The Telegraph and Social Changes in the 19th Century
In  Morse paid another visit to Europe, and spent over three years in the principal art centres of the continent. He had already lectured on the fine arts at the New York Athenaeum, and during his absence in Europe was appointed professor of the literature of the arts of design in the University of New York City.
On his return voyage to the United States, in , Morse first essayed a practical application of the principles of the telegraph. A fellow-passenger, Dr. Charles T. Jackson, who had studied in the laboratories of Paris, described an experiment by which electricity had been instantaneously transmitted over a long length of wire. Morse then suggested that messages could be thus transmitted by electricity. Before the end of the voyage Morse had sketched a complete set of apparatus, and was laboring to formulate an alphabet. After arriving in New York he continued his experiments, and by the end of that year had a great part of the necessary apparatus constructed. But it was not till  that he completed his first model of a recording instrument. He was now able to show a telegraph in full operation over half a mile of wire stretched round a room. Parts of the great scheme were due to the suggestions of others. The inventor sought information from every available source.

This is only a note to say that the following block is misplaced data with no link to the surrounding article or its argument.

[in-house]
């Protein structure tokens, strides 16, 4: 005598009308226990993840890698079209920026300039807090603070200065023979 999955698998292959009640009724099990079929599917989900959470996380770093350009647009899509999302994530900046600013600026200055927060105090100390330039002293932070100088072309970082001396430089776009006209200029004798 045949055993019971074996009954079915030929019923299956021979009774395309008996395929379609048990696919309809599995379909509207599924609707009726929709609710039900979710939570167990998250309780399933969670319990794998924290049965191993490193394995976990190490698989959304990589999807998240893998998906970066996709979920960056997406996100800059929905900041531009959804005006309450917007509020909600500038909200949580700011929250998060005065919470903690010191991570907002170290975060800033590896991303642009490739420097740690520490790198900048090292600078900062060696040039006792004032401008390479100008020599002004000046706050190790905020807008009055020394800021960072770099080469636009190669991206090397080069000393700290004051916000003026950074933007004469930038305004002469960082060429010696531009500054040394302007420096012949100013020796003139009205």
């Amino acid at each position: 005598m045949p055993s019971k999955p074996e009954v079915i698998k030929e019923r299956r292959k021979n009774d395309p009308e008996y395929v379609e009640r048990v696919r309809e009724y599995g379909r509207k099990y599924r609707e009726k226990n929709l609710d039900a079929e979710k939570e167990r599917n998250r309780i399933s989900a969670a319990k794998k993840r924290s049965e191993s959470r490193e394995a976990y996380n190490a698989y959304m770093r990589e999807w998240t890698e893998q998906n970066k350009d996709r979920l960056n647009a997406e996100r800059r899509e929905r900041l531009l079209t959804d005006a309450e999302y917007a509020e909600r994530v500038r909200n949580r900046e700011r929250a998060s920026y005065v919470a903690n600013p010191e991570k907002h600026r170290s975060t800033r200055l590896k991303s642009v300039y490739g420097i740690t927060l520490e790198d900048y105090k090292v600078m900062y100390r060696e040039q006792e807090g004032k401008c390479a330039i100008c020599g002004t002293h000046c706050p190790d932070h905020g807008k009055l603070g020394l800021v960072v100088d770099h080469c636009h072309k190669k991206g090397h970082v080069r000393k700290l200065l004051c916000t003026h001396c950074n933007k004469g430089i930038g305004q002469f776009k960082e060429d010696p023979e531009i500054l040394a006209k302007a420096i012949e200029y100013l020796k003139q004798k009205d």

Morse gave an exhibition of his apparatus to the students in the University of New York City. Among those present was Alfred Vail, who invited Morse to Speedwell. Vail’s father promised to assist with money in perfecting the invention. It was estimated that a sum of two thousand dollars would be necessary to secure the patent and construct the required apparatus. Morse had devised a system of leaden types, by which signals were recorded; but Vail constructed an instrument on a different principle, involving the lever or “point,” which produced dots and dashes. His next step was to devise an alphabetical code. This led to the production of the dot and dash alphabet known as the “Morse.” In January, , the completion of the machine was announced. Judge Vail went into the operating room, and found his son at one end of a three-mile wire, stretched round the walls, and Morse at the other. He wrote on paper, “A patient waiter is no loser,” and handing it to his son, said, “If you can dispatch this from one end, and Morse can read it at the other, then I shall be convinced.” This was immediately done.
Excerpt from The Library of Historic Characters and Famous Events of All Nations and All Ages by John P Lamberton – 1900
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